Monday, 24 October 2011


I know as both a Unionist and a History teacher I am supposed to hate everything about the film Braveheart. Unfortunately I just can't do it. There is something in me that just warms to the idea of an underdog realising their dreams.

What I can't understand though is quite why Mel Gibson decided to tell the story in this way. I can forgive the Hollywoodising in the introduction of Sophie Marceau even though she didn't marry the future Edward II until 1308. I can forgive the Hollywoodising of the supposed relationship between Wallace and Bruce, even though there are no records of them ever meeting. I can even forgive the rather dramatic death of Wallace, from the point where he was betrayed by a senior noble to the Scotsman's new favourite catchphrase "FREEEEEEDDDDDOOOMMM".

What I can't understand, and therefore as yet I am unable to forgive, is how you can have a Battle of Stirling Bridge, with no castle and, perhaps slightly more noticeable, no bridge.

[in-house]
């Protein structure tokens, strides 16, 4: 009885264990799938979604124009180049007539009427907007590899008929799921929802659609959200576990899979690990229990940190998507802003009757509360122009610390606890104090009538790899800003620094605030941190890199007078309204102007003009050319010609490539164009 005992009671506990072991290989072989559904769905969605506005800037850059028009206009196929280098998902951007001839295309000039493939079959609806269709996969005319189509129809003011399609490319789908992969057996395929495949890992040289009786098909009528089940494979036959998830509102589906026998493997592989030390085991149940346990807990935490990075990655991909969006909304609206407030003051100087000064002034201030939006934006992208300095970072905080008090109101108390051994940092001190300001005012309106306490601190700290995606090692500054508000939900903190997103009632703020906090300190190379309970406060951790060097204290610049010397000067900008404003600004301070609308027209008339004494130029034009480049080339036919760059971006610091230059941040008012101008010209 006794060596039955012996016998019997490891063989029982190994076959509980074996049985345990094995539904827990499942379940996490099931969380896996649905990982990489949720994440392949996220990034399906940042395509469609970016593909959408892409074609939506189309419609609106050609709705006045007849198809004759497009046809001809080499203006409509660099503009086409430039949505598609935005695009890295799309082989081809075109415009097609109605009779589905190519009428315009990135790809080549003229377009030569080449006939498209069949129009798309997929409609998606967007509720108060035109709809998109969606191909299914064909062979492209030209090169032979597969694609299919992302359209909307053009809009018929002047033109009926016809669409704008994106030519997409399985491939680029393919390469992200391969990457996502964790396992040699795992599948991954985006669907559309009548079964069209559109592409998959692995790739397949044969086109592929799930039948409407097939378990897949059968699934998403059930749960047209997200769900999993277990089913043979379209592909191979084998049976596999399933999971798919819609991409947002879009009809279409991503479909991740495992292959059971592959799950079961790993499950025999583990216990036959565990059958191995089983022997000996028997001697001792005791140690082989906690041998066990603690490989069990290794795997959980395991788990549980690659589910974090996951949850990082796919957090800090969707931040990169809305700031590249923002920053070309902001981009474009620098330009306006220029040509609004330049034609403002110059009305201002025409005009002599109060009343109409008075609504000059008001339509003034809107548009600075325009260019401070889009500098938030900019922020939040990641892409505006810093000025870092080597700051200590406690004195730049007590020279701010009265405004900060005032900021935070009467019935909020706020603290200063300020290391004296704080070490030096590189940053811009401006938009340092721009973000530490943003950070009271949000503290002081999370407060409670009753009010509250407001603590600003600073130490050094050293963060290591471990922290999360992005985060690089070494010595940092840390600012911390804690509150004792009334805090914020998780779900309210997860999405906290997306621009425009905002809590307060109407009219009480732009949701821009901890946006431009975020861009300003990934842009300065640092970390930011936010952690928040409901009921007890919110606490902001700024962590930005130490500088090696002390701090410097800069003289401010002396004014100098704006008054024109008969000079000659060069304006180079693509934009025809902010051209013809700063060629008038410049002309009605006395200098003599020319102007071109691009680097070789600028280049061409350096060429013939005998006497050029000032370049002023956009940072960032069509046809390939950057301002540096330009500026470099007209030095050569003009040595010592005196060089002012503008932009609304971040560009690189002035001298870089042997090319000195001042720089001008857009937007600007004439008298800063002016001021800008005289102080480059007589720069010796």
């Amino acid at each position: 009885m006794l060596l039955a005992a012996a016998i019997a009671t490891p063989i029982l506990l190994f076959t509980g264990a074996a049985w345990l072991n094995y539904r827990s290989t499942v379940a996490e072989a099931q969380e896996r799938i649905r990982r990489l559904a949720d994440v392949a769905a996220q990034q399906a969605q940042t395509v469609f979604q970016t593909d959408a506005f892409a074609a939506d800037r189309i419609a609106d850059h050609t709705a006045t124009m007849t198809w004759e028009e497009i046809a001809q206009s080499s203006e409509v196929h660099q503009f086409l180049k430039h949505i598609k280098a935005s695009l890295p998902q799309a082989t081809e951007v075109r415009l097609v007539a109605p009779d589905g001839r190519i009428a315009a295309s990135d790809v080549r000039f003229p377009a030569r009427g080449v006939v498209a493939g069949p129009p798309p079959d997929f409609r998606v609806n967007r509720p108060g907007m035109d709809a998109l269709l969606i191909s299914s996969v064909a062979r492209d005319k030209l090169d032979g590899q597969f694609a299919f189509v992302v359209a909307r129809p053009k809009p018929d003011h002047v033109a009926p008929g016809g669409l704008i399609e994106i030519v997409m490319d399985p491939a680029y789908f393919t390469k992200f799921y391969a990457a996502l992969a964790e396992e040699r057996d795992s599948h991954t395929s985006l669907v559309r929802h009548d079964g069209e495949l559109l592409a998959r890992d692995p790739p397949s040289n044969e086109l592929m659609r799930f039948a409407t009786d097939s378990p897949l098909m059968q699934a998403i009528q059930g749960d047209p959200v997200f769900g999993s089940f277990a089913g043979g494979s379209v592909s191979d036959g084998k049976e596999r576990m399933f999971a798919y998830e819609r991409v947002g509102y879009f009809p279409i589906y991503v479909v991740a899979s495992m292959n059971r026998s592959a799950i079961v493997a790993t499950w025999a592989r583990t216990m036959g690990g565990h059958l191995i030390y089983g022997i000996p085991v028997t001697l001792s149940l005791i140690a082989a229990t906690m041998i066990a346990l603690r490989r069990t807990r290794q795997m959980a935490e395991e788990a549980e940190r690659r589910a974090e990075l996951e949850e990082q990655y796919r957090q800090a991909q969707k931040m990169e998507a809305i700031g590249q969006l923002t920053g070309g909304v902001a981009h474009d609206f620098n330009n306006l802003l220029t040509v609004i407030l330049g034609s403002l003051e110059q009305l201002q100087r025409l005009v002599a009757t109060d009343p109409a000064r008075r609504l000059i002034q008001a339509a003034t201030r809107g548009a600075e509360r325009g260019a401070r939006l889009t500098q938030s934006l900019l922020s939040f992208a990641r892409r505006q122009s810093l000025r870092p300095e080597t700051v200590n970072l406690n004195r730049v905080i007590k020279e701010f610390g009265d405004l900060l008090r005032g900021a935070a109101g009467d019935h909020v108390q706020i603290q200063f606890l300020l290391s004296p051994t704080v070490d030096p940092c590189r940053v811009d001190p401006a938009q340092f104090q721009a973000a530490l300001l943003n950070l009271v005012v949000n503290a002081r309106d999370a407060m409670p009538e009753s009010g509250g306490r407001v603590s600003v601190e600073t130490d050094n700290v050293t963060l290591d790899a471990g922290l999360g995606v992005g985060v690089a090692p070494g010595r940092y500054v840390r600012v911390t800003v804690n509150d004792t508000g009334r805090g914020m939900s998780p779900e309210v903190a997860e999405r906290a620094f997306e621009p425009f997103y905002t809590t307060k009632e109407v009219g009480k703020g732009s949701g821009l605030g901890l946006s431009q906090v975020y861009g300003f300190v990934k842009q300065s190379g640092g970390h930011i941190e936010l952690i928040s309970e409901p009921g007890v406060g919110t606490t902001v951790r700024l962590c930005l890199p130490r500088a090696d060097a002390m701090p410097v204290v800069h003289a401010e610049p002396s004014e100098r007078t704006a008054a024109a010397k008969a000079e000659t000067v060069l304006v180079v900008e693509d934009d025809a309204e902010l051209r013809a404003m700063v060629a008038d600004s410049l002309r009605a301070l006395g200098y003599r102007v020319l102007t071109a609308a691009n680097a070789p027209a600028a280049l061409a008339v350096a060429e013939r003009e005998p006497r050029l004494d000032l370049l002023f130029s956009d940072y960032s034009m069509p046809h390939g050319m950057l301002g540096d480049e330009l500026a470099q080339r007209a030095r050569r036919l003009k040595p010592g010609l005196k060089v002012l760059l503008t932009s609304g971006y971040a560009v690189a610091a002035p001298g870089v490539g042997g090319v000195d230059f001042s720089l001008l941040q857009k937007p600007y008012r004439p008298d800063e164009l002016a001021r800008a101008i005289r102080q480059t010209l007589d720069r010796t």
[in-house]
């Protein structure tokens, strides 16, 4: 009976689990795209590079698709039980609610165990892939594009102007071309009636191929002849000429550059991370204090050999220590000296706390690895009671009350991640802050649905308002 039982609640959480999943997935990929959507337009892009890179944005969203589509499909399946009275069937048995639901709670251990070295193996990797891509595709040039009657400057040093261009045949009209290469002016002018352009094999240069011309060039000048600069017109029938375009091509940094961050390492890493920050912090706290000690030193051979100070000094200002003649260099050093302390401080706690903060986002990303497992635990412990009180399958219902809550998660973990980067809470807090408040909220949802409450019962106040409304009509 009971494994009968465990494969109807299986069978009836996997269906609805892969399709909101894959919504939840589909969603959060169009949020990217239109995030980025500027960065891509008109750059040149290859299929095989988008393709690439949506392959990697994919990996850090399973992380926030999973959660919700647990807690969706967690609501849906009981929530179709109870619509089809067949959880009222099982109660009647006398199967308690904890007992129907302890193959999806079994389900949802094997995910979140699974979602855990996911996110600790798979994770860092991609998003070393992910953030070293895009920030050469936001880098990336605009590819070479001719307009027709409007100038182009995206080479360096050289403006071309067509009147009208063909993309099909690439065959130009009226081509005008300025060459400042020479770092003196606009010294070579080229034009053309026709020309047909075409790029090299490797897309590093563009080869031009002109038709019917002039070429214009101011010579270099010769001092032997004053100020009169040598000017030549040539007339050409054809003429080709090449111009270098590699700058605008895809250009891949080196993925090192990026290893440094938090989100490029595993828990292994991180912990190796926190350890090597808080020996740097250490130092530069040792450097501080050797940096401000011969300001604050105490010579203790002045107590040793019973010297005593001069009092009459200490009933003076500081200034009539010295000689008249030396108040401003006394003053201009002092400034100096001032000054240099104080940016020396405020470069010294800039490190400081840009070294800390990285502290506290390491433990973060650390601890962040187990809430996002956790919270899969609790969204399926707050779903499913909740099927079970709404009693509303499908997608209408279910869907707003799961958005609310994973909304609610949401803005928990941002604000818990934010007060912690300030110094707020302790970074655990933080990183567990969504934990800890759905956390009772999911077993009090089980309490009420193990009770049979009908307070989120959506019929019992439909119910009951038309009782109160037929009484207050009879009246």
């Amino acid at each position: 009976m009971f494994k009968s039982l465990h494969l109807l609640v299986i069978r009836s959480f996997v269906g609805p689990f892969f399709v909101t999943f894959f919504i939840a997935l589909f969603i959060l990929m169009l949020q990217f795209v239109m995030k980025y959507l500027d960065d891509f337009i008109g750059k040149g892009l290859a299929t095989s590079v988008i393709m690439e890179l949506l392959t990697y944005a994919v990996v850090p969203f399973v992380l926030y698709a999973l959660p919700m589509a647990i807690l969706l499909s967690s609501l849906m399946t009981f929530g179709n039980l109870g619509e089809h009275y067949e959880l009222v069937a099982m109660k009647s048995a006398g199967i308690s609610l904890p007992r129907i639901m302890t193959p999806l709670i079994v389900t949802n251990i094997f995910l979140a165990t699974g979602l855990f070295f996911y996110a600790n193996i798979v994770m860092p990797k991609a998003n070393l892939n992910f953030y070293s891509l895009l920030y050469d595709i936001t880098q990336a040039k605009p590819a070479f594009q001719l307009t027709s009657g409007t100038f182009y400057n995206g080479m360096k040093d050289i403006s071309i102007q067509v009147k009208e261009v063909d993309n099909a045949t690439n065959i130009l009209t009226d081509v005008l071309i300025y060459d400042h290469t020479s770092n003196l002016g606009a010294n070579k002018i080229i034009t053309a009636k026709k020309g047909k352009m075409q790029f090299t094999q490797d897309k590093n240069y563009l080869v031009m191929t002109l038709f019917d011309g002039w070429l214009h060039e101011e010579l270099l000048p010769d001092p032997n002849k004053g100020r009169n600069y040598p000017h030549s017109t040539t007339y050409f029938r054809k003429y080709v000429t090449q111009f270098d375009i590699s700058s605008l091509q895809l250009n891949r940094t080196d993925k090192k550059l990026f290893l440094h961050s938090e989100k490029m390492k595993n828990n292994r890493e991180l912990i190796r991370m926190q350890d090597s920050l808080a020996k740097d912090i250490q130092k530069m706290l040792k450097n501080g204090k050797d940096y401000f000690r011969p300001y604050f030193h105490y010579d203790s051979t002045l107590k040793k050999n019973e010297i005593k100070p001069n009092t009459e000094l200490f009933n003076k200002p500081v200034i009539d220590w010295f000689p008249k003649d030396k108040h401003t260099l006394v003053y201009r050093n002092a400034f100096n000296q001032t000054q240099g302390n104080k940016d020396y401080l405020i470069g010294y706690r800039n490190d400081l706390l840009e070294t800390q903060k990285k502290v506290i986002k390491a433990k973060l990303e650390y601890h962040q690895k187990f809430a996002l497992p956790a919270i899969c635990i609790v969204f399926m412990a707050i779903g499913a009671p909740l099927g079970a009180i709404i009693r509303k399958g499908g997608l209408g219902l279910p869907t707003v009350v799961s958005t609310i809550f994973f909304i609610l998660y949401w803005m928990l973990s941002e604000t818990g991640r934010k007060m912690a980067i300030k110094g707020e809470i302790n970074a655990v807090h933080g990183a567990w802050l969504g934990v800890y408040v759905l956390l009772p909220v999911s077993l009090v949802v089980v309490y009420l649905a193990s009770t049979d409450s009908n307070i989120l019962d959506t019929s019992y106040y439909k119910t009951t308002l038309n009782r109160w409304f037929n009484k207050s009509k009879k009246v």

Every time I get the pleasure of teaching the Scottish Wars of Independence at school, I am left baffled by Gibson's decision to leave out the bridge. The true story is the one that surely should be the Hollywoodised one? Arrogant Englishman try to cross a small bridge to defeat a peasant filled Scottish army and instead get annihilated - surely easy prey for a Hollywood director?

And once again I have got bogged down in the standard fare when someone in the know tries to explain William Wallace.

For me as a 12 year old boy living in England this film was brilliant. Not just for the atmosphere in the film, or the ability to slag off my new mates but for the fact that provided a gateway to discovering the true history of Scotland. I can't watch a movie any more without googling something at the end, be it the accuracy of the story or the name (and filmography) of one of the actors (usually the attractive actress...), and in Braveheart I discovered the joys of the real Wallace.

The film itself is triumphant, suspenseful and dramatic, even if it doesn't hold true it is still a great movie. I'm just not sure it is in Oscar winning territory though...

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